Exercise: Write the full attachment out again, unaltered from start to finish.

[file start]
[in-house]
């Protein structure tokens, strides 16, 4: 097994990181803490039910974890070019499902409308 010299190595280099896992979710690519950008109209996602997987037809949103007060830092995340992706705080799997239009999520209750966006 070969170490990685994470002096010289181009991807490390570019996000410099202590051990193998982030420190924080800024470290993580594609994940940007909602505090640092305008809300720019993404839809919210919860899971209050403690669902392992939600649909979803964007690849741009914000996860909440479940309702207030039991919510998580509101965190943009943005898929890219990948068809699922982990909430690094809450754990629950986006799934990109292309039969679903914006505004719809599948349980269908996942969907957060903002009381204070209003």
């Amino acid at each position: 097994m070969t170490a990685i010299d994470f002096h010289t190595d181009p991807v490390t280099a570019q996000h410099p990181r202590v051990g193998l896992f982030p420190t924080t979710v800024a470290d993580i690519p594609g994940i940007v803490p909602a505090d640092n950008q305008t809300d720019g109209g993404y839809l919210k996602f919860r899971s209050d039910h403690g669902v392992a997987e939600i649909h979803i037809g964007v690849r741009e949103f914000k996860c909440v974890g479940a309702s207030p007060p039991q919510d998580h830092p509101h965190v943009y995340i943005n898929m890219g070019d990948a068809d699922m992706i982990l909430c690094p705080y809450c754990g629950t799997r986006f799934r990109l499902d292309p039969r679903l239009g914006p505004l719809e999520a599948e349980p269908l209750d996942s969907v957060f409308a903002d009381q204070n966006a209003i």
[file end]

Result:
[in-house]
């Protein structure tokens, strides 16, 4: 097994990181803490039910974890070019499902409308 010299190595280099896992979710690519950008109209996602997987037809949103007060830092995340992706705080799997239009999520209750966006 070969170490990685994470002096010289181009991807490390570019996000410099202590051990193998982030420190924080800024470290993580594609994940940007909602505090640092305008809300720019993404839809919210919860899971209050403690669902392992939600649909979803964007690849741009914000996860909440479940309702207030039991919510998580509101965190943009943005898929890219990948068809699922982990909430690094809450754990629950986006799934990109292309039969679903914006505004719809599948349980269908996942969907957060903002009381204070209003």
């Amino acid at each position: 097994m070969t170490a990685i010299d994470f002096h010289t190595d181009p991807v490390t280099a570019q996000h410099p990181r202590v051990g193998l896992f982030p420190t924080t979710v800024a470290d993580i690519p594609g994940i940007v803490p909602a505090d640092n950008q305008t809300d720019g109209g993404y839809l919210k996602f919860r899971s209050d039910h403690g669902v392992a997987e939600i649909h979803i037809g964007v690849r741009e949103f914000k996860c909440v974890g479940a309702s207030p007060p039991q919510d998580h830092p509101h965190v943009y995340i943005n898929m890219g070019d990948a068809d699922m992706i982990l909430c690094p705080y809450c754990g629950t799997r986006f799934r990109l499902d292309p039969r679903l239009g914006p505004l719809e999520a599948e349980p269908l209750d996942s969907v957060f409308a903002d009381q204070n966006a209003i």